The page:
Energy Tax Prevention Act, also known as H.R. 910, was a 2011 bill in the United States House of Representatives to prohibit the United States Environmental Protection Agency (EPA) from regulating greenhouse gases to address climate change. On April 7, 2011 the bill passed the House by a vote of 255 to 172. The bill died in January 2013 with ...
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Mar 3, 2011
112th Congress, 2011–2013
Died in a previous Congress
This bill was introduced in a previous session of Congress and was passed by the House on April 7, 2011 but was never passed by the Senate.
Representative for Michigan's 6th congressional district
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Last Updated: Apr 8, 2011
Length: 10 pages
This is the first step in the legislative process.
Ordered Reported by Committee
A committee has voted to issue a report to the full chamber recommending that the bill be considered further. Only about 1 in 4 bills are reported out of committee.
Rules Change — Agreed To
This activity took place on a related bill, H.Res. 203 (112th).
The bill was passed in a vote in the House. It goes to the Senate next.
H.R. 910 (112th) was a bill in the United States Congress.
A bill must be passed by both the House and Senate in identical form and then be signed by the President to become law.
This bill was introduced in the 112th Congress, which met from Jan 5, 2011 to Jan 3, 2013. Legislation not enacted by the end of a Congress is cleared from the books.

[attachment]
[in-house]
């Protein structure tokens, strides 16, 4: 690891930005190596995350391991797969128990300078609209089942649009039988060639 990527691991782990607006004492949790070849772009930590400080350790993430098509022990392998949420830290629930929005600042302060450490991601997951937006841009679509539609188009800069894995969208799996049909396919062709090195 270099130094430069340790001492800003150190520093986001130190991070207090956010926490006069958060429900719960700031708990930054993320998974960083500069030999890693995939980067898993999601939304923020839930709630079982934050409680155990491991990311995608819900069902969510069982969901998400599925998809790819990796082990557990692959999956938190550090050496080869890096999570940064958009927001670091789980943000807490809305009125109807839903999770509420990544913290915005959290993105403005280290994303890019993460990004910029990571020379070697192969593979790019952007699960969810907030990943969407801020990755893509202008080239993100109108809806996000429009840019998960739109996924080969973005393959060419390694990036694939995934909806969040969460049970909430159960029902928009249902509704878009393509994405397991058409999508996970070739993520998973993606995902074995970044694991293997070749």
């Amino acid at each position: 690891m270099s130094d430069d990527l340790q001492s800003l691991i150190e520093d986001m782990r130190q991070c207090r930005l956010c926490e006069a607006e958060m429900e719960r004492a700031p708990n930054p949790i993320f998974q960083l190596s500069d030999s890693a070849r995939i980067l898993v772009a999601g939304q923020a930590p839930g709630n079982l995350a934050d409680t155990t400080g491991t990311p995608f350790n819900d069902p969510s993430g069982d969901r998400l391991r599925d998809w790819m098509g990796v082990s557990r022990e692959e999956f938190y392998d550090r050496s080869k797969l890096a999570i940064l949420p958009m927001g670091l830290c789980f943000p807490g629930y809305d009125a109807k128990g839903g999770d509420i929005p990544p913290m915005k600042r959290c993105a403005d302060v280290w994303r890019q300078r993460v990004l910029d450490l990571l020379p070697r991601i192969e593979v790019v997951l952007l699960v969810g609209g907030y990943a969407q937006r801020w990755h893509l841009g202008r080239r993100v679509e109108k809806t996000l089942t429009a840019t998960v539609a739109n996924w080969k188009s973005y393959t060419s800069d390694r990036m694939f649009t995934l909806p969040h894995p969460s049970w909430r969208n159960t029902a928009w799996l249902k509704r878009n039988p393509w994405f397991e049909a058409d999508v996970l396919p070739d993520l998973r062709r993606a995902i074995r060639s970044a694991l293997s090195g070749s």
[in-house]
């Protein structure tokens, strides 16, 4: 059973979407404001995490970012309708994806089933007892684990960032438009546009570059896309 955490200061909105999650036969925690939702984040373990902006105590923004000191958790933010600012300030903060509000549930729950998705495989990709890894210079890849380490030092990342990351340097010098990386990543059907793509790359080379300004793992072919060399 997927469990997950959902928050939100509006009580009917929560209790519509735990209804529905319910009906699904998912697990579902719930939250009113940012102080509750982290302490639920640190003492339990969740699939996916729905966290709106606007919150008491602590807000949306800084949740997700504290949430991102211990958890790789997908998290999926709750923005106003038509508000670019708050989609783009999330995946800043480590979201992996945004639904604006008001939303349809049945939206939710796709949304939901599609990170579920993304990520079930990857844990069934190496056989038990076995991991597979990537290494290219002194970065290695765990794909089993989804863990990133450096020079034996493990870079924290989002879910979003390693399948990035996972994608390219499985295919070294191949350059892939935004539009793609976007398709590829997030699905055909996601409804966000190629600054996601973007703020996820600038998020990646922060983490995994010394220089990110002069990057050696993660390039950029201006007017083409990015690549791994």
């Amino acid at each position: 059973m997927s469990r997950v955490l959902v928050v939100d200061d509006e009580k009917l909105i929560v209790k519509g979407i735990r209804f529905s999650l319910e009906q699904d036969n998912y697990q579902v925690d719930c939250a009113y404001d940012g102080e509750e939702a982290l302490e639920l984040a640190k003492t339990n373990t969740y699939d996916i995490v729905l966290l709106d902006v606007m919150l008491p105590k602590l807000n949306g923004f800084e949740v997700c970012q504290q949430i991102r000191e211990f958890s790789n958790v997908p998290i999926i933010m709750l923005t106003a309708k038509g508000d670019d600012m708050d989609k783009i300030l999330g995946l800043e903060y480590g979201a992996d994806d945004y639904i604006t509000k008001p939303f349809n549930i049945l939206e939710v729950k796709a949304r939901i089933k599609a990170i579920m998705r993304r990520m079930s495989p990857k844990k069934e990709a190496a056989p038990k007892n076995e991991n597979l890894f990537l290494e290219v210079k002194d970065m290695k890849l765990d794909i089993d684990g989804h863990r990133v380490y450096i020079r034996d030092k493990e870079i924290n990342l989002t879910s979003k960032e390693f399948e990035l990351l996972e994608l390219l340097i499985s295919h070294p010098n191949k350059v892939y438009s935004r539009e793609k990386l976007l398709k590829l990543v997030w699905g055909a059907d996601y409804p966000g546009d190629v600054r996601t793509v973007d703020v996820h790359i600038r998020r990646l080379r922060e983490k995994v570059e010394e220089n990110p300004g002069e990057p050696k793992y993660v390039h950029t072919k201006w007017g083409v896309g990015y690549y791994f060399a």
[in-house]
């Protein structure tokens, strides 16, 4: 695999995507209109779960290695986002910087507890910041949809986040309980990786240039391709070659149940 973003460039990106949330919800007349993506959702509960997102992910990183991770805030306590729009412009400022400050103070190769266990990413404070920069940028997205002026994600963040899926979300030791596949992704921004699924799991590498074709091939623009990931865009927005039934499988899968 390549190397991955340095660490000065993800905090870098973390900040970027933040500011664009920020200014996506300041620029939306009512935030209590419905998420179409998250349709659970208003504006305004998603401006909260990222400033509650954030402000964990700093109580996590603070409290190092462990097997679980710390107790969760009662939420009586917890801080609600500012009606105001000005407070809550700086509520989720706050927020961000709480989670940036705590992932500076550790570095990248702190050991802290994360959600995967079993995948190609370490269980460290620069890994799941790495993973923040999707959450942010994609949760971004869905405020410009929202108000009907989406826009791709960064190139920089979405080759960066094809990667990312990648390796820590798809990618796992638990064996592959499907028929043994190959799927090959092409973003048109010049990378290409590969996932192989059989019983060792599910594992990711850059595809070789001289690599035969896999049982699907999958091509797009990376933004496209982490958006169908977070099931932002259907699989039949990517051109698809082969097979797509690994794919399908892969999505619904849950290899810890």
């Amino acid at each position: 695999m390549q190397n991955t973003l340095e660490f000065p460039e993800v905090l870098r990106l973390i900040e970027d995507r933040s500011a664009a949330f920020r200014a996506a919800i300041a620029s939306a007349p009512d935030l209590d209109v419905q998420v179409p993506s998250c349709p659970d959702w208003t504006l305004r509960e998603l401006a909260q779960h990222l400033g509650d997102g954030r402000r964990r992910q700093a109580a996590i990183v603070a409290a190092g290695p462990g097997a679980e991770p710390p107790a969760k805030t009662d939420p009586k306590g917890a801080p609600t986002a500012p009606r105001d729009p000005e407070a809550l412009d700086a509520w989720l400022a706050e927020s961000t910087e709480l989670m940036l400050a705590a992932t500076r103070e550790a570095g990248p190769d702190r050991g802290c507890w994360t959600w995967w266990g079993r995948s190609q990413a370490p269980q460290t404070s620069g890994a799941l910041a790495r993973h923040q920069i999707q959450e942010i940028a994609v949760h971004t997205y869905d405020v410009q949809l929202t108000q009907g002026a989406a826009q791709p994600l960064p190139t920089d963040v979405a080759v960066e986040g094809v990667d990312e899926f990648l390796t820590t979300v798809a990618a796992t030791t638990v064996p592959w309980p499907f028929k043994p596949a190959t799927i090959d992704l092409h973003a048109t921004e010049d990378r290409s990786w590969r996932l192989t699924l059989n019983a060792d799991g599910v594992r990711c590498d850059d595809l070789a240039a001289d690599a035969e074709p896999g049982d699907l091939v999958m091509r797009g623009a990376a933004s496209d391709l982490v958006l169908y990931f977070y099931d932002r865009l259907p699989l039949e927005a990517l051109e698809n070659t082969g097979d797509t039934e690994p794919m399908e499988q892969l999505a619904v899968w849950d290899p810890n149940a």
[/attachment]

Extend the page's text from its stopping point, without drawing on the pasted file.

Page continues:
How to cite this information.
We recommend the following MLA-formatted citation when using the information you see here in academic work:
Civic Impulse. (2017). H.R. 910 — 112th Congress: Energy Tax Prevention Act of 2011. Retrieved from https://www.govtrack.us/congress/bills/112/hr910
“H.R. 910 — 112th Congress: Energy Tax Prevention Act of 2011.” www.GovTrack.us. 2011. May 27, 2017 <https://www.govtrack.us/congress/bills/112/hr910>
|title=H.R. 910 (112th)
|accessdate=May 27, 2017
|author=112th Congress (2011)
|date=March 3, 2011
|quote=Energy Tax Prevention Act of 2011
Where is this information from?
GovTrack automatically collects legislative information from a variety of governmental and non-governmental sources. This page is sourced primarily from Congress.gov, the official portal of the United States Congress. Congress.gov is generally updated one day after events occur, and so legislative activity shown here may be one day behind. Data via the congress project.